Nevada voters directly elect state and local judges — judges who can affect our lives and liberties just as much as members of the other two branches of government.
But, unable to make grandiose promises to give us free stuff while cutting "almost everybody’s" taxes, judges are left to wage understated campaigns that don’t attract a lot of attention, leaving even an attentive voter to wonder whether it’s better to skip these races or just take a guess.
Into that void we offer the following recommendations. In many cases, these were close calls between well-qualified local attorneys and judges. Clark County voters will chose the occupants of 10 District Court seats on Nov. 4. Five of those seats are occupied by incumbents.
In Department 6, Judge Elissa Cadish has been on the bench for little more than a year, having been appointed to complete the term of the retired Joseph Bonaventure. Judge Cadish graduated magna cum laude from the University of Pennsylvania and received her law degree from the University of Virginia. She received an impressive 82 percent first-year retention rating in the Review-Journal’s "Judging the Judges" attorney survey.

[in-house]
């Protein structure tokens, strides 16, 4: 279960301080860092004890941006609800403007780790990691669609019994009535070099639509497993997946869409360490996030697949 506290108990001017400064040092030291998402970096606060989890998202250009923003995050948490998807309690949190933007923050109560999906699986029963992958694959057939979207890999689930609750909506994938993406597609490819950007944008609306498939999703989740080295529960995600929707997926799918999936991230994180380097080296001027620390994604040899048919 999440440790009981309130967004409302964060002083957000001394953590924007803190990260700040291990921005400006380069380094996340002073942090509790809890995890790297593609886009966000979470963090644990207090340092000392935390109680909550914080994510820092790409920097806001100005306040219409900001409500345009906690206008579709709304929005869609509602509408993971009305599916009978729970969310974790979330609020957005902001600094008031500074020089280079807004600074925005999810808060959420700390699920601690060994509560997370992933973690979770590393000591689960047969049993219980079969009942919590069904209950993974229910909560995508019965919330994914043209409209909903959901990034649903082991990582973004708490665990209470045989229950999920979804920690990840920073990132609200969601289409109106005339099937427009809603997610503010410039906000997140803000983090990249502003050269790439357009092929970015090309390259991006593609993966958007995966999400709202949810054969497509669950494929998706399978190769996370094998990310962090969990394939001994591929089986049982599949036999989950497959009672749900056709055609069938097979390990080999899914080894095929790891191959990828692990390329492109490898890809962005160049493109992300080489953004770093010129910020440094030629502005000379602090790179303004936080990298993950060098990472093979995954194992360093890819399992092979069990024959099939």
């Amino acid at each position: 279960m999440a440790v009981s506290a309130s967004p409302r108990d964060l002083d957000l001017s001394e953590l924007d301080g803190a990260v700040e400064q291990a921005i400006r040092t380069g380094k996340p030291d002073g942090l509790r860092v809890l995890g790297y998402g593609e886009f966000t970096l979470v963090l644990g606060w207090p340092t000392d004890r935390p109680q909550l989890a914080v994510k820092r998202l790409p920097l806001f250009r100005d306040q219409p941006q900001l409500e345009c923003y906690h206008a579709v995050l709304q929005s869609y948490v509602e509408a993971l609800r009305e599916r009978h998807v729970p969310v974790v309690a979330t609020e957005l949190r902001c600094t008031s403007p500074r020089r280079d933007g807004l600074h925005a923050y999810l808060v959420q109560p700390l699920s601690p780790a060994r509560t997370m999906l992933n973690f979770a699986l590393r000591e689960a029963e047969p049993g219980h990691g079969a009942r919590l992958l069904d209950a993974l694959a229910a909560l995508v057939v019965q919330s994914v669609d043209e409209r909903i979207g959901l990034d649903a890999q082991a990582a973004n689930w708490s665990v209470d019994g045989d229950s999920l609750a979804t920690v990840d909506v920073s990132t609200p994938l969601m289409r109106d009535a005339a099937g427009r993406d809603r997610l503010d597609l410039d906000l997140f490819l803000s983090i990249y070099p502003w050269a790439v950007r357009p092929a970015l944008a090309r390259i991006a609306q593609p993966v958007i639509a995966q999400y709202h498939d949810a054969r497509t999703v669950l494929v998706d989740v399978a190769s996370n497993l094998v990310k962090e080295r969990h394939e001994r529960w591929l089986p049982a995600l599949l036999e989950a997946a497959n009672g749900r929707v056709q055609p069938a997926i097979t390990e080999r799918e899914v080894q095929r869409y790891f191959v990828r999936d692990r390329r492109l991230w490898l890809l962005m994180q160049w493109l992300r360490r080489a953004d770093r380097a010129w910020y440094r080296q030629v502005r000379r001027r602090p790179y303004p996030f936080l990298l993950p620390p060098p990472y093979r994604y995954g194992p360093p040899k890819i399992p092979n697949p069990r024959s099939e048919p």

Challenging Judge Cadish is Benjamin Boon Childs Sr., a local personal injury and divorce attorney.
On balance, electing judges is better than appointing them. But the interim appointment process did itself proud in advancing Judge Cadish. In her knowledge of the law, in her intellectual firepower and judicial demeanor, Elissa Cadish was a superlative appointment who voters can proudly retain.
In Department 7, District Judge Stewart Bell isn’t running for re-election, but his daughter, Linda Marie Bell, seeks to replace him. Ms. Bell clerked for Judge Sally Loehrer, served five years as a county public defender, and is currently an assistant federal public defender. Her opponent, Bob Spretnak, unsuccessfully challenged Assemblyman John Oceguera in a legislative race in 2004.
Mr. Spretnak, a civil litigator with a law degree from the University of Virginia, argues a court bench should not be "handed down" from parent to child, and that his opponent’s $130,000 war chest indicates she’s "the establishment choice." Those are all good points, and we hope the energetic Mr. Spretnak will be back. But Linda Bell’s 15 years of mixed civil, criminal and trial experience make her the better choice.